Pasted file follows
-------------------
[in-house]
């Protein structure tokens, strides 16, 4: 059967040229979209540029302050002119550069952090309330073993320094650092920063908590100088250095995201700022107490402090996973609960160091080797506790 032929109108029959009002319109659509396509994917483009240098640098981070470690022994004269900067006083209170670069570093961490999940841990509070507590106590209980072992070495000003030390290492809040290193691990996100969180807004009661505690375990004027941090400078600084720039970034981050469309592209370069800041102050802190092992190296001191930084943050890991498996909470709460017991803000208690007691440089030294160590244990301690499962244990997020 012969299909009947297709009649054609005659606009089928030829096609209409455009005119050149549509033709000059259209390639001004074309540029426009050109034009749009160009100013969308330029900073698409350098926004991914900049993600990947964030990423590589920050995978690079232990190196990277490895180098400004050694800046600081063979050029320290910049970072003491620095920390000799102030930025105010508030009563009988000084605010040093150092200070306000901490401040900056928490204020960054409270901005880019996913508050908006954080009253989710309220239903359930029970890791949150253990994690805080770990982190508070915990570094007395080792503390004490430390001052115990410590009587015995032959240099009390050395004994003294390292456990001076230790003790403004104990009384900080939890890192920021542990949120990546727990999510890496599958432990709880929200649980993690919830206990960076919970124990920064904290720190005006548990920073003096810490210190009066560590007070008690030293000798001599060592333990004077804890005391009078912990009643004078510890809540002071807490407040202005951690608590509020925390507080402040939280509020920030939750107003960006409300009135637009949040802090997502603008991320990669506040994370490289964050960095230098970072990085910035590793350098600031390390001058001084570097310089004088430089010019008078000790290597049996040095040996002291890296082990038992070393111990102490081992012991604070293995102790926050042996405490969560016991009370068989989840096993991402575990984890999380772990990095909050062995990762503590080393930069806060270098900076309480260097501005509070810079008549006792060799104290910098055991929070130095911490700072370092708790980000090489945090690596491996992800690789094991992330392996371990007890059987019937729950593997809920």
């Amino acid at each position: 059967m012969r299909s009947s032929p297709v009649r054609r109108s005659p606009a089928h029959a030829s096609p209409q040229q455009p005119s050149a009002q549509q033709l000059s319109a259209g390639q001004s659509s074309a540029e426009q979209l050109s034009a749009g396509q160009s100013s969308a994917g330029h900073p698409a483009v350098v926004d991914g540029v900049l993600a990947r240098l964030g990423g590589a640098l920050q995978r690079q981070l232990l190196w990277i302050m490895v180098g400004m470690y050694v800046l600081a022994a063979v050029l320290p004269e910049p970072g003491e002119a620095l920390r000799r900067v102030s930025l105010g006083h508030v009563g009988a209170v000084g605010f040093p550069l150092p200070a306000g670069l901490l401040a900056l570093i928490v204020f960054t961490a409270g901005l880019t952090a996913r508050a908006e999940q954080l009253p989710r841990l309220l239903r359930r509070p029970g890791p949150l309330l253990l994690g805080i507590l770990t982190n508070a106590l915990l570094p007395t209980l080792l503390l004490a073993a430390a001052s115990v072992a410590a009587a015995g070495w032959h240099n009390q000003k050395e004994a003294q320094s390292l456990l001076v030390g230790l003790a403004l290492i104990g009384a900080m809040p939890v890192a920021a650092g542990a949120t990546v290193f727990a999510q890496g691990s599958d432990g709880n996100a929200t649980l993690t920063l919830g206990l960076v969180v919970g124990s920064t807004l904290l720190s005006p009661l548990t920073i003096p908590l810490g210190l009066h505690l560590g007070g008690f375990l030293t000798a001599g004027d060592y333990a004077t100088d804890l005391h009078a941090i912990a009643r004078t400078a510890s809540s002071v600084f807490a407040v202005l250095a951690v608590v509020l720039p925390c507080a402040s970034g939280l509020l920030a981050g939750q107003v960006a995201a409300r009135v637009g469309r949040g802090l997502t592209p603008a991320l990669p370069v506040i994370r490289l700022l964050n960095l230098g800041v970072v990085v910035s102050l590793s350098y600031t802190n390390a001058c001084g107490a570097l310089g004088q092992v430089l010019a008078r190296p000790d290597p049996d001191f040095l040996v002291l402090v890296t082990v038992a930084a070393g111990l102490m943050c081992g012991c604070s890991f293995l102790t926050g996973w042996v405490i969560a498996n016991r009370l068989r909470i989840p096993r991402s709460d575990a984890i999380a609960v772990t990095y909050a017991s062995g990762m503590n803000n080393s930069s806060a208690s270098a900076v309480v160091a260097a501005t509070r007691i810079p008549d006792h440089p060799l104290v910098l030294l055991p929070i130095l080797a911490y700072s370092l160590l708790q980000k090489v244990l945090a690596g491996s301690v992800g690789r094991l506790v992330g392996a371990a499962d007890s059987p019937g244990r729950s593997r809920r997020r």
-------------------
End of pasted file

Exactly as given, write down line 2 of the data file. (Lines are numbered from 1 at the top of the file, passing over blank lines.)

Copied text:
């Protein structure tokens, strides 16, 4: 059967040229979209540029302050002119550069952090309330073993320094650092920063908590100088250095995201700022107490402090996973609960160091080797506790 032929109108029959009002319109659509396509994917483009240098640098981070470690022994004269900067006083209170670069570093961490999940841990509070507590106590209980072992070495000003030390290492809040290193691990996100969180807004009661505690375990004027941090400078600084720039970034981050469309592209370069800041102050802190092992190296001191930084943050890991498996909470709460017991803000208690007691440089030294160590244990301690499962244990997020 012969299909009947297709009649054609005659606009089928030829096609209409455009005119050149549509033709000059259209390639001004074309540029426009050109034009749009160009100013969308330029900073698409350098926004991914900049993600990947964030990423590589920050995978690079232990190196990277490895180098400004050694800046600081063979050029320290910049970072003491620095920390000799102030930025105010508030009563009988000084605010040093150092200070306000901490401040900056928490204020960054409270901005880019996913508050908006954080009253989710309220239903359930029970890791949150253990994690805080770990982190508070915990570094007395080792503390004490430390001052115990410590009587015995032959240099009390050395004994003294390292456990001076230790003790403004104990009384900080939890890192920021542990949120990546727990999510890496599958432990709880929200649980993690919830206990960076919970124990920064904290720190005006548990920073003096810490210190009066560590007070008690030293000798001599060592333990004077804890005391009078912990009643004078510890809540002071807490407040202005951690608590509020925390507080402040939280509020920030939750107003960006409300009135637009949040802090997502603008991320990669506040994370490289964050960095230098970072990085910035590793350098600031390390001058001084570097310089004088430089010019008078000790290597049996040095040996002291890296082990038992070393111990102490081992012991604070293995102790926050042996405490969560016991009370068989989840096993991402575990984890999380772990990095909050062995990762503590080393930069806060270098900076309480260097501005509070810079008549006792060799104290910098055991929070130095911490700072370092708790980000090489945090690596491996992800690789094991992330392996371990007890059987019937729950593997809920």